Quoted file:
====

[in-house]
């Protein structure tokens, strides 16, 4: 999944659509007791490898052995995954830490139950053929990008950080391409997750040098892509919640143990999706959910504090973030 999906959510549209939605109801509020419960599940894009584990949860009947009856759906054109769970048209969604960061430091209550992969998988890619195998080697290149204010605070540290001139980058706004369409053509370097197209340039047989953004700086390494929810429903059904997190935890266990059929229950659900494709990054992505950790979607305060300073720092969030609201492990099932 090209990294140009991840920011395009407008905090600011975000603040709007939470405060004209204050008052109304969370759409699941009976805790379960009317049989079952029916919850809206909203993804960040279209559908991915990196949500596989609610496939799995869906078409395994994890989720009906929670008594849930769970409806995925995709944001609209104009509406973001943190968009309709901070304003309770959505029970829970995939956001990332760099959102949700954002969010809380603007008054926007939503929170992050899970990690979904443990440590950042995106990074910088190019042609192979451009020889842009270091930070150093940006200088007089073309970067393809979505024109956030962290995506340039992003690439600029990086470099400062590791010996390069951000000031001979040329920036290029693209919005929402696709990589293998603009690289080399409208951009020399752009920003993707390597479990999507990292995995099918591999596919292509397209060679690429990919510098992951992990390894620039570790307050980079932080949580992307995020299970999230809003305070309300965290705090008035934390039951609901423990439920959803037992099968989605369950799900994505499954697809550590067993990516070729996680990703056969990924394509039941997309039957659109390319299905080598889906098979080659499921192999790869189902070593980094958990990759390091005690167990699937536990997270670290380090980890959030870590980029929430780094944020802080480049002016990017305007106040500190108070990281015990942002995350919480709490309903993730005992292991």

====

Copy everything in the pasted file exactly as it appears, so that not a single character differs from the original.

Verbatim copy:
[in-house]
């Protein structure tokens, strides 16, 4: 999944659509007791490898052995995954830490139950053929990008950080391409997750040098892509919640143990999706959910504090973030 999906959510549209939605109801509020419960599940894009584990949860009947009856759906054109769970048209969604960061430091209550992969998988890619195998080697290149204010605070540290001139980058706004369409053509370097197209340039047989953004700086390494929810429903059904997190935890266990059929229950659900494709990054992505950790979607305060300073720092969030609201492990099932 090209990294140009991840920011395009407008905090600011975000603040709007939470405060004209204050008052109304969370759409699941009976805790379960009317049989079952029916919850809206909203993804960040279209559908991915990196949500596989609610496939799995869906078409395994994890989720009906929670008594849930769970409806995925995709944001609209104009509406973001943190968009309709901070304003309770959505029970829970995939956001990332760099959102949700954002969010809380603007008054926007939503929170992050899970990690979904443990440590950042995106990074910088190019042609192979451009020889842009270091930070150093940006200088007089073309970067393809979505024109956030962290995506340039992003690439600029990086470099400062590791010996390069951000000031001979040329920036290029693209919005929402696709990589293998603009690289080399409208951009020399752009920003993707390597479990999507990292995995099918591999596919292509397209060679690429990919510098992951992990390894620039570790307050980079932080949580992307995020299970999230809003305070309300965290705090008035934390039951609901423990439920959803037992099968989605369950799900994505499954697809550590067993990516070729996680990703056969990924394509039941997309039957659109390319299905080598889906098979080659499921192999790869189902070593980094958990990759390091005690167990699937536990997270670290380090980890959030870590980029929430780094944020802080480049002016990017305007106040500190108070990281015990942002995350919480709490309903993730005992292991």